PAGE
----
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Theory: radiation transfer and atmosphere modeling

1-D models

The 1-D model grids will remain the backbone of spectral analysis for a long time, in particular for the host stars which can be approximated very well as spherical stars. An important reason for 1-D models is the high level of physical realism that such models have reached within the last 5­10 years. The 1-D structures will also serve as starting points for 3-D models (e.g., modeling the spectra and light curves of irradiated planets and predicting images of irradiated exoplanets). Both G¨ötingen and Hamburg have very o strong 1-D NLTE atmosphere groups. We will leverage this experience to develop a better treatment of non-isotropic and non-coherent scattering processes due to dust particles found in the atmospheres of cool stars, brown dwarfs and giant planets. This will include treatment of polarization, which may become an important diagnostic tool in the future. In addition, we will continue to improve the equation of state and opacity sets (dust, molecular lines etc.) in the 1-D models, compute improved model grids and test such models against observed data. All these developments will be immediately available to the 3-D simulations due to the modular construction of our code packages and through the availability of improved 1.5D starting models for the 3-D simulations.

3-D radiative transfer

Our theoretical work aims at extending the current 1.5D modeling capabilities towards full 3-D radiative transfer models of, e.g., irradiated exoplanets and cool accretion disks. This is fundamental to a wide range of astrophysical scenarios. Presently, we simulate a model spectrum of an irradiated planet by using a number of differently illuminated 1-D atmosphere patches, distributed over the observable face of the planet to compute an approximate spatially integrated spectrum. This allows for a very good treatment of the 1-D patches, with full line lists, complicated equation of state and NLTE. This approach allows treatment of radiation passing through the planet's atmosphere near the limb, an important diagnostic tool for transit observations. However, the important horizontal energy transfer cannot be treated properly by the simplified method, but requires full 3-D radiation transfer. Currently, our accretion disk models assume a separation of the disk into individual rings approximated as independent 1-D (irradiated) atmospheres. Similarly we will extend this 1.5D accretion disk modeling by solving the full 3-D radiation transport problem. A first major goal is to model the impinging radiation across the irradiated parts of the planet or the accretion disk. This will include the treatment of scattered radiation so that more accurate reflection spectra will be available. The computation of transmission spectra and light curves will be substantially improved by this approach. In addition, we can model horizontal radiation energy transport and provide the results as input to hydrodynamical models, allowing us to model the possible contribution of a disk to planetary transmission and reflection spectra. This work will combine the strong radiation transport expertise available in Göttingen and Hamburg. Hamburg has an ongoing collaboration with the University of Oklahoma (E. Baron) to develop a 3-D radiation transport framework for relativistic configurations. The static version of this 3-D radiation transport code has already been successfully tested and is currently available for the project as starting point. An important application will be to allow for the variation of the incident angle of the irradiation through the geometry of the system. At first, we will only be able to use a restricted set of wavelength regions for the 3-D modeling due to the increase in computer resources required by the 3-D radiation transport. However, both G¨ttino gen and Hamburg have access to regional supercomputer centers (GWDG, HLRN) so that we will be able to improve the input micro-physics over the course of the GC work.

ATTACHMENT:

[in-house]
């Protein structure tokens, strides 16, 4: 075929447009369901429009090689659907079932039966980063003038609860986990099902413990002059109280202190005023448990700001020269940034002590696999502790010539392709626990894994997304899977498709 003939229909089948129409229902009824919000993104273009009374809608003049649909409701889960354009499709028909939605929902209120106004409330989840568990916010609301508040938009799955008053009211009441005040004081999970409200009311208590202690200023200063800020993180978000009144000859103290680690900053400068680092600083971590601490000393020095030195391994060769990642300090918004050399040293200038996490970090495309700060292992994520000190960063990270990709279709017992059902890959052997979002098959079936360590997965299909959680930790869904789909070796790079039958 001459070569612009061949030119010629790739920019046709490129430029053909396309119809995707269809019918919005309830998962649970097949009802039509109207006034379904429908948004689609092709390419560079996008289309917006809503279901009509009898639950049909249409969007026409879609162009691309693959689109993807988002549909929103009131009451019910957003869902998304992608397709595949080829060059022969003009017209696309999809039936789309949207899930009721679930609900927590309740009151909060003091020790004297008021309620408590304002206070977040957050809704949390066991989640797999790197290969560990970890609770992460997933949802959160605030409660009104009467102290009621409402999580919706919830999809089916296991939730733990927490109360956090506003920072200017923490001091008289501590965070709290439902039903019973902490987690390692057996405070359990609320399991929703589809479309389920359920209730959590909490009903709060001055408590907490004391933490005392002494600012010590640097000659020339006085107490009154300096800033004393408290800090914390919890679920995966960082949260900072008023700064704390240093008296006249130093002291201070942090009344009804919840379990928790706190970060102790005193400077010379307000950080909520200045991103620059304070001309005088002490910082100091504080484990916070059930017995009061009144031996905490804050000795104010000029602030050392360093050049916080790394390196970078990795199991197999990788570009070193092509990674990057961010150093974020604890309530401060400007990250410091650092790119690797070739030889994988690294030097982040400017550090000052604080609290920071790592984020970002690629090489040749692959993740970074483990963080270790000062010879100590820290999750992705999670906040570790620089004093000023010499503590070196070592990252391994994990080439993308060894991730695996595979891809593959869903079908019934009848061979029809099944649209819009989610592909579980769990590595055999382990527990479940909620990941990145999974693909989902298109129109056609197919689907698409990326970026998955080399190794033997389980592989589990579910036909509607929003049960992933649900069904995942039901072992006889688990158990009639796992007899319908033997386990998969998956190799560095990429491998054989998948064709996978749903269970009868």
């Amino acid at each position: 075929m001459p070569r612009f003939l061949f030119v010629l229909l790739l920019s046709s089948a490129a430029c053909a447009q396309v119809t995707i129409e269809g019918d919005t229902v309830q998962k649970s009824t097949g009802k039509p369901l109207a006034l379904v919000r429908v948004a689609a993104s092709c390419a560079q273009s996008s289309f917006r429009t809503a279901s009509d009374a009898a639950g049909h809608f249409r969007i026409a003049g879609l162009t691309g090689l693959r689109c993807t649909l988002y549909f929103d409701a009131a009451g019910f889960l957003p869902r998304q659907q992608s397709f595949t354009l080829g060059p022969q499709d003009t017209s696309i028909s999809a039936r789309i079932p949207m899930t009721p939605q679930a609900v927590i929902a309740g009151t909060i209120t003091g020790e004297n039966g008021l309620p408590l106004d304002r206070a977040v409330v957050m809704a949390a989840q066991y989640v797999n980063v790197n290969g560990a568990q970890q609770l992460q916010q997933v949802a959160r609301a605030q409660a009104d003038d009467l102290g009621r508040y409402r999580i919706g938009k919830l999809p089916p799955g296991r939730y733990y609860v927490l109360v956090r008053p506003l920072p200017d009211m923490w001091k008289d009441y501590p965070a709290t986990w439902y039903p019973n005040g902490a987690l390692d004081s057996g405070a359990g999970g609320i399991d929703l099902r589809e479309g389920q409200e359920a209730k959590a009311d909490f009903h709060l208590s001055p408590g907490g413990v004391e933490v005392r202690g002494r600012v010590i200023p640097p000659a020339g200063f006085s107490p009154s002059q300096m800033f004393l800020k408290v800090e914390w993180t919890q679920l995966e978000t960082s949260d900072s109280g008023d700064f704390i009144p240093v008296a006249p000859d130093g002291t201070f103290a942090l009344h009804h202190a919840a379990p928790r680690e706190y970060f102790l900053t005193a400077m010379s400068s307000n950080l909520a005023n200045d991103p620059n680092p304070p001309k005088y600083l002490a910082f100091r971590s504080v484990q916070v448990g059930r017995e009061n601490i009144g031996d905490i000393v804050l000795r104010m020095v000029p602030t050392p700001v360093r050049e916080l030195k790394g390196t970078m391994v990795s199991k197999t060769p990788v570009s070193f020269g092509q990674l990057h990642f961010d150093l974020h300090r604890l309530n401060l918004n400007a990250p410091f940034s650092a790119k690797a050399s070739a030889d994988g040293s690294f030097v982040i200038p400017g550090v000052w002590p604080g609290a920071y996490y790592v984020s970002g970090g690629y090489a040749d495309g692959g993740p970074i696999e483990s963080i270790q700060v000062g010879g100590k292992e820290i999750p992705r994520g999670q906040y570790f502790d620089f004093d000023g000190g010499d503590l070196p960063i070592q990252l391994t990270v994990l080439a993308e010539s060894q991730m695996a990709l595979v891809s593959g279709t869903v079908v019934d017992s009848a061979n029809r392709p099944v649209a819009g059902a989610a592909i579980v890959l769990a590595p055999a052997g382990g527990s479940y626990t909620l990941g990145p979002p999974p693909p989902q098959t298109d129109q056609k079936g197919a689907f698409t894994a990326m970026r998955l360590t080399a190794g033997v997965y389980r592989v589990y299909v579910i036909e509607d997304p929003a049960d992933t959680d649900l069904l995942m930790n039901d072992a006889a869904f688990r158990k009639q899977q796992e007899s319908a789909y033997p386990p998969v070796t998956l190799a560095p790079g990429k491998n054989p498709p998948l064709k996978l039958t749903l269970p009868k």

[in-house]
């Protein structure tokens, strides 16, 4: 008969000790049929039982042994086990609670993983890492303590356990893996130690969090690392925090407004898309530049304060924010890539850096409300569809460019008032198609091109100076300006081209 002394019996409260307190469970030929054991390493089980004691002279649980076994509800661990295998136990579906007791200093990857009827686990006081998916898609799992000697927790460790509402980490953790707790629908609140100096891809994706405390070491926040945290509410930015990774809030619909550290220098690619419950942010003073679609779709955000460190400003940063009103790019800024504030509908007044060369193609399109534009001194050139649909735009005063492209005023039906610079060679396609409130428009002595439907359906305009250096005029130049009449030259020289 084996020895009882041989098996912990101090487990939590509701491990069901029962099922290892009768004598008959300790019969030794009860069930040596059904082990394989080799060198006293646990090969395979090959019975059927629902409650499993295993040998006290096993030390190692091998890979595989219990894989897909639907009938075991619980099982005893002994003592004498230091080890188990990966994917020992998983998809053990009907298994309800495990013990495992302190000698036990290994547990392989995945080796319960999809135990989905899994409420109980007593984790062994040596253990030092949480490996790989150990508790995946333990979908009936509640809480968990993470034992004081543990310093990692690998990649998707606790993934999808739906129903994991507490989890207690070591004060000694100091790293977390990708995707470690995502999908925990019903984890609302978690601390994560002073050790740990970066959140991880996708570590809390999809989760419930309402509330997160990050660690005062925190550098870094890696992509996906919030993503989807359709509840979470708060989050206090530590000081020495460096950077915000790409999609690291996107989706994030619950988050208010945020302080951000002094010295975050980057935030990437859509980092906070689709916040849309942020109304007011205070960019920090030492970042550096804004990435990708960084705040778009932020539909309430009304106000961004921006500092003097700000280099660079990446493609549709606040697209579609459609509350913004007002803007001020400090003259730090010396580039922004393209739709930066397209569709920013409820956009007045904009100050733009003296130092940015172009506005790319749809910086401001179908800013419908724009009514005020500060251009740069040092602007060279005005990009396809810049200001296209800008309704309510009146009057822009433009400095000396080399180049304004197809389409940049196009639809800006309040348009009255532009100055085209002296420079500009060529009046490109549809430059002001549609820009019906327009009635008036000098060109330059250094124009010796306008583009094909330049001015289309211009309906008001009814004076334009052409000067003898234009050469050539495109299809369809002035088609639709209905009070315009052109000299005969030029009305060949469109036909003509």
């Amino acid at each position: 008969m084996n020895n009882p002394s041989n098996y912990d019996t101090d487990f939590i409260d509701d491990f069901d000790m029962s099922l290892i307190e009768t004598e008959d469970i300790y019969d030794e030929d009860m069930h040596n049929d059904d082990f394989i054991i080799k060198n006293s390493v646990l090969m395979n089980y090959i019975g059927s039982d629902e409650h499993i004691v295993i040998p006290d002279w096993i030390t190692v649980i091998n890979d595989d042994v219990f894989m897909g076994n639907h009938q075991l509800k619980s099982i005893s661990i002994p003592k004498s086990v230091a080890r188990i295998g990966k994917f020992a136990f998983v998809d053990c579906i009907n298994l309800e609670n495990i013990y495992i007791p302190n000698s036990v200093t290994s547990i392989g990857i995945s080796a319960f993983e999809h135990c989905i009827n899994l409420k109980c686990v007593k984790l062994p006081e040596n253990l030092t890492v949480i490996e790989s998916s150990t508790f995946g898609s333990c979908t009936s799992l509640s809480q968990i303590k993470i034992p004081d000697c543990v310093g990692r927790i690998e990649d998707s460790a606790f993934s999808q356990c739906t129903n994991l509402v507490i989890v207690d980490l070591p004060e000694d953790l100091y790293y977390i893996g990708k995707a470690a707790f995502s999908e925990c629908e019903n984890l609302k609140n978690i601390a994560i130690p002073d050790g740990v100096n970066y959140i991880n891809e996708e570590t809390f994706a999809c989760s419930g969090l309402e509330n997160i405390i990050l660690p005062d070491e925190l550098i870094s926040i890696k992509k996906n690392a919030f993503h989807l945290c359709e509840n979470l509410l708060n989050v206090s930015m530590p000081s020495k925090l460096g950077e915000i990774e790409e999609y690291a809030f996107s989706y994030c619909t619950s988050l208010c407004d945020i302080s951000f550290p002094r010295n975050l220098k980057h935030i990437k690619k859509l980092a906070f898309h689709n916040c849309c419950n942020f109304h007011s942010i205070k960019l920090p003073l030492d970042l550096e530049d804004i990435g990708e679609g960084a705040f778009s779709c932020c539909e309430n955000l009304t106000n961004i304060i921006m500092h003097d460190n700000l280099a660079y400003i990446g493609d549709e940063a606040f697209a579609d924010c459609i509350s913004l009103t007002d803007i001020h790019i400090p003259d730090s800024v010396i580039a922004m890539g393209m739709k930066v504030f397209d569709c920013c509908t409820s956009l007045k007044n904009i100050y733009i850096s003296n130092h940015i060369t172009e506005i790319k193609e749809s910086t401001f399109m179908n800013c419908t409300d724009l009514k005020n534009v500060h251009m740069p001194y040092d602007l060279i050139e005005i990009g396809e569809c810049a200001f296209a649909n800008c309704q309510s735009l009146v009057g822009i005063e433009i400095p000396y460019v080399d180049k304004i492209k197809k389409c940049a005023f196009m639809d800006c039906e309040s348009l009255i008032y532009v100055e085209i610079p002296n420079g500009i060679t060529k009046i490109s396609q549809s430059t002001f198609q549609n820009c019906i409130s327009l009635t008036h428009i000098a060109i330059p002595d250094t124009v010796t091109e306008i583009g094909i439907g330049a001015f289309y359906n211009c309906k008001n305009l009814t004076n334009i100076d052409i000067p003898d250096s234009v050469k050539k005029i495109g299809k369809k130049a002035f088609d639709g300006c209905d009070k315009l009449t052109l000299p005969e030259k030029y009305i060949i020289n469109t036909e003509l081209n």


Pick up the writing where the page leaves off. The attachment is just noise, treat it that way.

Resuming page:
Molecular Opacities and Databases

Our ability to analyze spectra depends critically on the knowledge of Einstein A-values and line frequencies for atomic and molecular transitions. While atomic line opacities are satisfactorily known, molecular opacities are still very uncertain. Crucial opacity sources at the relatively low exoplanet temperatures are water vapor, methane, and the abundant hydrides (FeH, CaH, MgH, LiH, TiH). Recent progress concerned water vapor (Barber et al. 2005), methane (Homeier et al. 2003), MgH and LiH (Weck et al. 2003, 2004), but was insufficient for CaH (judged by comparison to observed spectra). Data for important molecules such as FeH remain virtually unknown and semi-empirical data derived from, e.g., the Sun are only of limited value for our applications. Through the close collaboration of data providers and data users (e.g., our model atmosphere groups) already during the process we expect much improved timeliness and accuracy of previously inadequate molecular data. P. Hauschildt has very good experience with this type of collaboration via an ongoing project with P. Stancil at UGA and we intend to enhance these external collaborations in the future. The line data will be electronically available on the Göttingen and Hamburg ftp and web servers.